Racial bias in medicine is such an important issue, especially when you’re using the electronic health record to feed predictive models that will have some kind of downstream effect on patient care. Both of our keynotes for R/Medicine 2021 will discuss this topic. There’s a paper in Science that looked at a widely used algorithm that is supposed to identify patients who are at high risk for disease and need extra care. They found that the algorithm disproportionately selects White patients for extra help, and if you’re Black you’re on average much sicker to be selected. This is because the algorithm used health costs as a proxy for health needs, and because less money is spent on Black patients, it falsely concludes that Black patients are healthier than equally sick White patients. This is insane, and probably just the tip of the iceberg. But algorithmic equity really is a hard problem! For example, do you want your algorithm to consider a person’s race or not? It may seem to make sense that you want it to be color-blind, but then you can’t correct for biases embedded in the training data. Another issue is the trade-off between accuracy and fairness. Predictive algorithms nowadays exclusively optimize for predictive accuracy. How can we make them consider measures of fairness? This is something that Michael Kearns discusses in his book The Ethical Algorithm but something that we aren’t talking about in mainstream AI yet. You can mathematically define equity, and you can design your algorithm so it optimizes for a specific trade-off between accuracy and equity. We need to talk about this. I want people to get more fired up about this. I think the R community is one of the wokest communities. We should be the leaders in ethical AI! When will tidymodels support socially aware modeling? There are so many fields where algorithmic bias can screw with people’s lives. Cathy O’Neil did an awesome job capturing this in her book Weapons of Math Destruction, which is both amazing and depressing at the same time… to see where machine learning algorithms are systematically discriminating against minorities in law enforcement, lending, and health care. Especially in health care where we “first do no harm”!
RC: What trends do you see in R language affecting your organization over the next year?
How do you put R into production? How do you make clinical-grade R applications? There are some major efforts trying to establish standards and guidelines, both for software engineering and validation, and this will really help, but as of yet there isn’t a consensus. This year, we are trying to gather ideas from people in the field who are thinking about this professionally. We’re planning to have a fireside chat with folks who have made R based applications that undergo regulatory scrutiny and folks who made frameworks for production-grade Shiny apps. Hopefully, eventually we’ll be able to offer a workshop to package some of these best practices into a teachable format. We hope this will lower the bar for creating good clinical software.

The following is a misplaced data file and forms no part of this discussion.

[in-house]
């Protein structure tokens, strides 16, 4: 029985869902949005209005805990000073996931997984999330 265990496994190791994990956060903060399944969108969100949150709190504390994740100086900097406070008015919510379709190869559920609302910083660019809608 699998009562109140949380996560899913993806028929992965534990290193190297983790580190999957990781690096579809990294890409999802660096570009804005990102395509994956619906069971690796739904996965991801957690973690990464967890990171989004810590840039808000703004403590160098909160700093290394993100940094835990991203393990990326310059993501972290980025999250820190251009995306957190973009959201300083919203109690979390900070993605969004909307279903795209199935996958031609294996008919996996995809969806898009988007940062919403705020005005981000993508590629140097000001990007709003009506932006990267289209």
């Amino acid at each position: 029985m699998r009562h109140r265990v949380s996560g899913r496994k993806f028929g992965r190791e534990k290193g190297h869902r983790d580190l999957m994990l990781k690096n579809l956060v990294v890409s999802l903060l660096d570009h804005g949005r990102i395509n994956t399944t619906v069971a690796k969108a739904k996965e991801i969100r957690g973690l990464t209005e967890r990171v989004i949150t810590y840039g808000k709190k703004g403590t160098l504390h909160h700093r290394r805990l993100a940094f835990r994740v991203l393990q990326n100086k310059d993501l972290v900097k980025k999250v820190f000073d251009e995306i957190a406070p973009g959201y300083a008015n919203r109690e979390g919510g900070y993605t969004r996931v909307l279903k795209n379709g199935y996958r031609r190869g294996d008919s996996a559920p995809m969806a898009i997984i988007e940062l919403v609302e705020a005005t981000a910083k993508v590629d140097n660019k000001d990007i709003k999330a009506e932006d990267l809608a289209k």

RC: When is your next event? Please give details!
R/Medicine 2021 will be held August 24-27. The org committee is working full steam on the program and logistics as we speak. R consortium is helping tons with that as well as the Linux Foundation. We will have two days of workshops and two days of presentations. This will be all virtual. Registration is open now, and it’s all-inclusive, with all workshops and videos, for $50. If you are an Academic it will be $25. All students and trainees can attend for $10. If this price point presents a financial hardship, we can talk about that as well. We are trying our best to keep the barrier low for attending. I’m biased, of course, but I think it’ll be an awesome event – we have some great workshops, keynotes, and sessions lined up!
RC: Of the Funded Projects by the R Consortium, do you have a favorite project? Why is it your favorite?
I’m a big fan of R Validation Hub! Validation is really important when it comes to clinical software – you really have to be able to show, to a reasonable degree, that what you think your software does is what it actually does. Another important part is software engineering for reliability, scale, and usability. When we think about best practices, we think about software engineering as well as validation, and how we bring those together is an important question.
RC: Of the Active Working Groups, which is your favorite? Why is it your favorite?
I am a big fan of R in Pharma. The R in Pharma conference last year was amazing and had tons of great workshops and speakers. Thematically, R/Medicine is really well aligned with R Pharma. Of course not all of medicine is pharma, and arguably not all of pharma is medicine, but we do have a lot of overlap.
RC: There are four projects that are R Consortium Top Level Projects. If you could add another project to this list for guaranteed funding for 3 years and a voting seat on the ISC, which project would you add?
I would love to have an “R in Healthcare” project and working group to capture some of the synergies between the R/Medicine and R in Pharma communities. This working group could hammer out some of the issues that are shared between pharma and medicine, which includes the question of how to build R based apps that can withstand regulatory scrutiny as well as some of the important societal issues with algorithmic bias that we talked about earlier. I think the funding could also go to fill some of the gaps in the R ecosystem that healthcare researchers face – for example, building CONSORT diagrams with ggplot2, or creating a high-level functionality to de-identify sensitive microdata. It would be great to have R Consortium funding for one or two engineers building open-source solutions here.